The installation and operating of a 100 ton per day glass melting furnace by Flat River Glass Company to make specialty bottles provided an excellent opportunity for recovery of waste heat. The furnace operates at 2300°F, and four feeders to bottle making machines operate at 2100“F. The 120,000 s.f. packaging area is next to the furnace bay, and it is heated solely by reclaimed heat from the melting furnace bay.

There are two systems that are used to transfer this waste heat from the furnace area to the packaging area. The first of these systems is a water loop. Water is circulated above the molten glass feeders and refiner section of the furnace. This hot water is piped out in the packaging area and through six (6) fan coll units. These fan coil units are located down the center of the packaging area. The water also goes through a coil located in the air recovery system. In the summertime the water is circulated around a sand storage silo to preheat incoming sand.

The second system that recovers heat from the melting furnace area is a series of ducts to capture hot air. This ductwork is placed above the crown of the furnace. Also heat reclaim hoods are placed above each feeder and the refiner section of the furnace. Hot air from all of the hoods is drawn through a filter section to clean sand and dust from it. The hot air from the hoods is delivered to the 42" diameter main ductwork by 24" diameter ducts. Each of the 42" diameter ducts are open above the refiner section and molten glass feeders. Additional heat is recovered by this open ductwork. Main 42" diameter ductwork then delivers the recovered hot air to each side of the packaging area. Four 1 h.p. supply air fans are located here and supply plastic tubes with 10,000 cfm each. Distribution of heated air along the sides of the packaging area is done with flexible plastic tubes that have holes in the bottoms of them, so high velocity air is delivered to the packaging area.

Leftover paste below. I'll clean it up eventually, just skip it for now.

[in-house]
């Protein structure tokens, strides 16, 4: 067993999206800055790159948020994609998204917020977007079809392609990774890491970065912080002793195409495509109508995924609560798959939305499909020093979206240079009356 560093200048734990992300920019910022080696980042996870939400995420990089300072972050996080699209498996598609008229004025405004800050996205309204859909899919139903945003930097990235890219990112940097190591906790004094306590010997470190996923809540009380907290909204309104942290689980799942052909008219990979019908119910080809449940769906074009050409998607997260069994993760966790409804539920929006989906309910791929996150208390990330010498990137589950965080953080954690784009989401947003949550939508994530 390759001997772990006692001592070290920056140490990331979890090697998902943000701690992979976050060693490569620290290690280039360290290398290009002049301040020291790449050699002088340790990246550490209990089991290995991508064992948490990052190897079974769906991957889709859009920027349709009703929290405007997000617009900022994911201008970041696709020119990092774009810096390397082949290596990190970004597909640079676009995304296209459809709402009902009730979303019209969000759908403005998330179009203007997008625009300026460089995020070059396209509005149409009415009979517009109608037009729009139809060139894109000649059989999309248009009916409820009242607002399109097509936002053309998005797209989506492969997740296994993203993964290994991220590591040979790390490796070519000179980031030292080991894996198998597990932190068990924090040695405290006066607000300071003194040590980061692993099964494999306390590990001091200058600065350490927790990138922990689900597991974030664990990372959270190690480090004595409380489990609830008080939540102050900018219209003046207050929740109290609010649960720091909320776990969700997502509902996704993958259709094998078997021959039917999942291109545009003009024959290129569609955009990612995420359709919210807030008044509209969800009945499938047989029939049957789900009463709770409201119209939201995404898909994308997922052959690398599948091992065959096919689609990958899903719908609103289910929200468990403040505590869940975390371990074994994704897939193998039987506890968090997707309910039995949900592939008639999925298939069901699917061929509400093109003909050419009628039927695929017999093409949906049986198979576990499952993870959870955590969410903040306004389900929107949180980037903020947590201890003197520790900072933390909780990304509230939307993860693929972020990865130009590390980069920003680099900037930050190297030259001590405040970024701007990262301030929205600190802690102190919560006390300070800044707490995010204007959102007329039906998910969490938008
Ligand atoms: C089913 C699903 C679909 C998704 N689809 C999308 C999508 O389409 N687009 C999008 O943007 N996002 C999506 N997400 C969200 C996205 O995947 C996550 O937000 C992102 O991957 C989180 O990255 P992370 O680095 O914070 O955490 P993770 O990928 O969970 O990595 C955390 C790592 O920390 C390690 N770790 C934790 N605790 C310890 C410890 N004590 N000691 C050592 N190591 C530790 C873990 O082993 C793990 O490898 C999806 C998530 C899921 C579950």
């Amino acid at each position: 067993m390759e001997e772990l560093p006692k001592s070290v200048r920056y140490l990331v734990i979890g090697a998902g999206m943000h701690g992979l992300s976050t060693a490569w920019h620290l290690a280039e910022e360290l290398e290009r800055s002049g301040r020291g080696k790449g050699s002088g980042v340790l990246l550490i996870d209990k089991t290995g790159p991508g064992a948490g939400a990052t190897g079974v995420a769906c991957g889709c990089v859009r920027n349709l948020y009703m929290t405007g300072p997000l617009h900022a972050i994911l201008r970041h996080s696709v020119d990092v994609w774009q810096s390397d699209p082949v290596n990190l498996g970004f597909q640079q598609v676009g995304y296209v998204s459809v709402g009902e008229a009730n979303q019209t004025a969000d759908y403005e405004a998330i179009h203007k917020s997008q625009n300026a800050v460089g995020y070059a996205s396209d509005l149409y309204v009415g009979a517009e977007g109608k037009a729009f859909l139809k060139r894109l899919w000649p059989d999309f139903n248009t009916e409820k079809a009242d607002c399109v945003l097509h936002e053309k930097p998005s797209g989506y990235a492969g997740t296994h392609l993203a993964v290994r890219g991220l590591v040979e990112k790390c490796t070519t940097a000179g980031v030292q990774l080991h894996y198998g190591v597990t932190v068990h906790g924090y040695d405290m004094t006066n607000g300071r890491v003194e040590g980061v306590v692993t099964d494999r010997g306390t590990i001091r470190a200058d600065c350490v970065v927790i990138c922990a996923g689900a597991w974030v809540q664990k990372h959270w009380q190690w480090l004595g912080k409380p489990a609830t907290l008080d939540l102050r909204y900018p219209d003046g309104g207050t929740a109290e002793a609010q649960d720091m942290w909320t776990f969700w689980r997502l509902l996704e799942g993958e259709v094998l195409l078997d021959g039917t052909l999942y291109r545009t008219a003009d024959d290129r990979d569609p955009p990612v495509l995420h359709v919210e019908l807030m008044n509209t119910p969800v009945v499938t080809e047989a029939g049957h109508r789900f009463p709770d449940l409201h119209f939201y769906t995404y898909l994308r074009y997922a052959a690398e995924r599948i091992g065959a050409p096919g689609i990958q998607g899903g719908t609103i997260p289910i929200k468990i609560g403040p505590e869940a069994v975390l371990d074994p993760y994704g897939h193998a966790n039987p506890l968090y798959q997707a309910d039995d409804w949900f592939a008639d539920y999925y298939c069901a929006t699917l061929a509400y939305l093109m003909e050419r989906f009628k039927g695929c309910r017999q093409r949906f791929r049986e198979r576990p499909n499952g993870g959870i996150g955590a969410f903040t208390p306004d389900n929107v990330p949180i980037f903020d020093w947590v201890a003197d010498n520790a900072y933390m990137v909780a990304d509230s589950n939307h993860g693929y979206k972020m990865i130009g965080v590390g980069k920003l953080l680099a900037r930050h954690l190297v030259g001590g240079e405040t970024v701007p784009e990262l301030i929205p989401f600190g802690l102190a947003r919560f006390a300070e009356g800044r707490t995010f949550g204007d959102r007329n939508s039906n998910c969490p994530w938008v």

This system has worked well during the last winter. Certain adjustments have to be made to the louvers in the building structure during the heating season. Some redesign of ductwork will occur before next winter so that even more heat can be recovered.

Flat River Glass is a good example of how waste process heat can be transferred from one area to another and put to good use.

Meeting Name

5th Annual UMR-DNR Conference on Energy (1978: Oct. 10-12, Rolla, MO)

Document Type

Article - Conference proceedings


Waste Heat Utilization

Document Version

Final Version

File Type





© 1978 University of Missouri--Rolla, All rights reserved.

Publication Date

12 Oct 1978